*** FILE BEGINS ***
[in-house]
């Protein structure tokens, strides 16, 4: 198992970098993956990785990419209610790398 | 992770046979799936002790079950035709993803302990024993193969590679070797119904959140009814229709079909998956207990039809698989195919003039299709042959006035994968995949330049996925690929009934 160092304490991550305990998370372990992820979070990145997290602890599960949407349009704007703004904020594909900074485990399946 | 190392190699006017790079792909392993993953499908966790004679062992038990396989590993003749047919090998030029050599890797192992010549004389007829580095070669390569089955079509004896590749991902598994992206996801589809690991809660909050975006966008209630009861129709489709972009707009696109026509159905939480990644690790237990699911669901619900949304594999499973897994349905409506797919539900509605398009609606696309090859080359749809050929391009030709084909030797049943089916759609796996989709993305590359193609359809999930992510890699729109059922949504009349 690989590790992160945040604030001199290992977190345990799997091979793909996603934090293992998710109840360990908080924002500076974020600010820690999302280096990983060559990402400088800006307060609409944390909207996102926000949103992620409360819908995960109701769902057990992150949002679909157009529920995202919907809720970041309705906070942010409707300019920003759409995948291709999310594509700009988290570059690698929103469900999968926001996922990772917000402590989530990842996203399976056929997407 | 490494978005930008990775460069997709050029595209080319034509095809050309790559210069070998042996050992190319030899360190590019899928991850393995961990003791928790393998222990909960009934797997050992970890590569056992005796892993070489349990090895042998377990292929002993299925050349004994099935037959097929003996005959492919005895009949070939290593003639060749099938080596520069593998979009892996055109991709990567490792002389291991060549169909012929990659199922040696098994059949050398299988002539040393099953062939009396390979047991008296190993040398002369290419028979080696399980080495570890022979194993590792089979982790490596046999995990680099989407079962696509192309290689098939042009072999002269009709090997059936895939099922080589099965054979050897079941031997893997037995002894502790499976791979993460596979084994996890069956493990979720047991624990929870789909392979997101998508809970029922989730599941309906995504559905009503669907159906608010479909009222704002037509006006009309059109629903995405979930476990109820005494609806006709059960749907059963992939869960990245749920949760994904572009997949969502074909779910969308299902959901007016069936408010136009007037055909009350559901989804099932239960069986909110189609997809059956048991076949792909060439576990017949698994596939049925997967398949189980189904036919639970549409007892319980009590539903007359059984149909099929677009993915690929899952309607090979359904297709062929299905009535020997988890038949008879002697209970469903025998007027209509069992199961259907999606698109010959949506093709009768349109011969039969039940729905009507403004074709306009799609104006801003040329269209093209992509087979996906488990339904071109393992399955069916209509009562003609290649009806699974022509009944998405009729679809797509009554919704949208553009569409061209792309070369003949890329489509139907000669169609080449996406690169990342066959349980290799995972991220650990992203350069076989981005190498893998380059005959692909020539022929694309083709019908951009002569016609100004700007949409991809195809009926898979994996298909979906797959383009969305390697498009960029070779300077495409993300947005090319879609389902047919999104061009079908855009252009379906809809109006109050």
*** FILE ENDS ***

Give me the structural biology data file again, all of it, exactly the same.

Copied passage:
[in-house]
């Protein structure tokens, strides 16, 4: 198992970098993956990785990419209610790398 | 992770046979799936002790079950035709993803302990024993193969590679070797119904959140009814229709079909998956207990039809698989195919003039299709042959006035994968995949330049996925690929009934 160092304490991550305990998370372990992820979070990145997290602890599960949407349009704007703004904020594909900074485990399946 | 190392190699006017790079792909392993993953499908966790004679062992038990396989590993003749047919090998030029050599890797192992010549004389007829580095070669390569089955079509004896590749991902598994992206996801589809690991809660909050975006966008209630009861129709489709972009707009696109026509159905939480990644690790237990699911669901619900949304594999499973897994349905409506797919539900509605398009609606696309090859080359749809050929391009030709084909030797049943089916759609796996989709993305590359193609359809999930992510890699729109059922949504009349 690989590790992160945040604030001199290992977190345990799997091979793909996603934090293992998710109840360990908080924002500076974020600010820690999302280096990983060559990402400088800006307060609409944390909207996102926000949103992620409360819908995960109701769902057990992150949002679909157009529920995202919907809720970041309705906070942010409707300019920003759409995948291709999310594509700009988290570059690698929103469900999968926001996922990772917000402590989530990842996203399976056929997407 | 490494978005930008990775460069997709050029595209080319034509095809050309790559210069070998042996050992190319030899360190590019899928991850393995961990003791928790393998222990909960009934797997050992970890590569056992005796892993070489349990090895042998377990292929002993299925050349004994099935037959097929003996005959492919005895009949070939290593003639060749099938080596520069593998979009892996055109991709990567490792002389291991060549169909012929990659199922040696098994059949050398299988002539040393099953062939009396390979047991008296190993040398002369290419028979080696399980080495570890022979194993590792089979982790490596046999995990680099989407079962696509192309290689098939042009072999002269009709090997059936895939099922080589099965054979050897079941031997893997037995002894502790499976791979993460596979084994996890069956493990979720047991624990929870789909392979997101998508809970029922989730599941309906995504559905009503669907159906608010479909009222704002037509006006009309059109629903995405979930476990109820005494609806006709059960749907059963992939869960990245749920949760994904572009997949969502074909779910969308299902959901007016069936408010136009007037055909009350559901989804099932239960069986909110189609997809059956048991076949792909060439576990017949698994596939049925997967398949189980189904036919639970549409007892319980009590539903007359059984149909099929677009993915690929899952309607090979359904297709062929299905009535020997988890038949008879002697209970469903025998007027209509069992199961259907999606698109010959949506093709009768349109011969039969039940729905009507403004074709306009799609104006801003040329269209093209992509087979996906488990339904071109393992399955069916209509009562003609290649009806699974022509009944998405009729679809797509009554919704949208553009569409061209792309070369003949890329489509139907000669169609080449996406690169990342066959349980290799995972991220650990992203350069076989981005190498893998380059005959692909020539022929694309083709019908951009002569016609100004700007949409991809195809009926898979994996298909979906797959383009969305390697498009960029070779300077495409993300947005090319879609389902047919999104061009079908855009252009379906809809109006109050």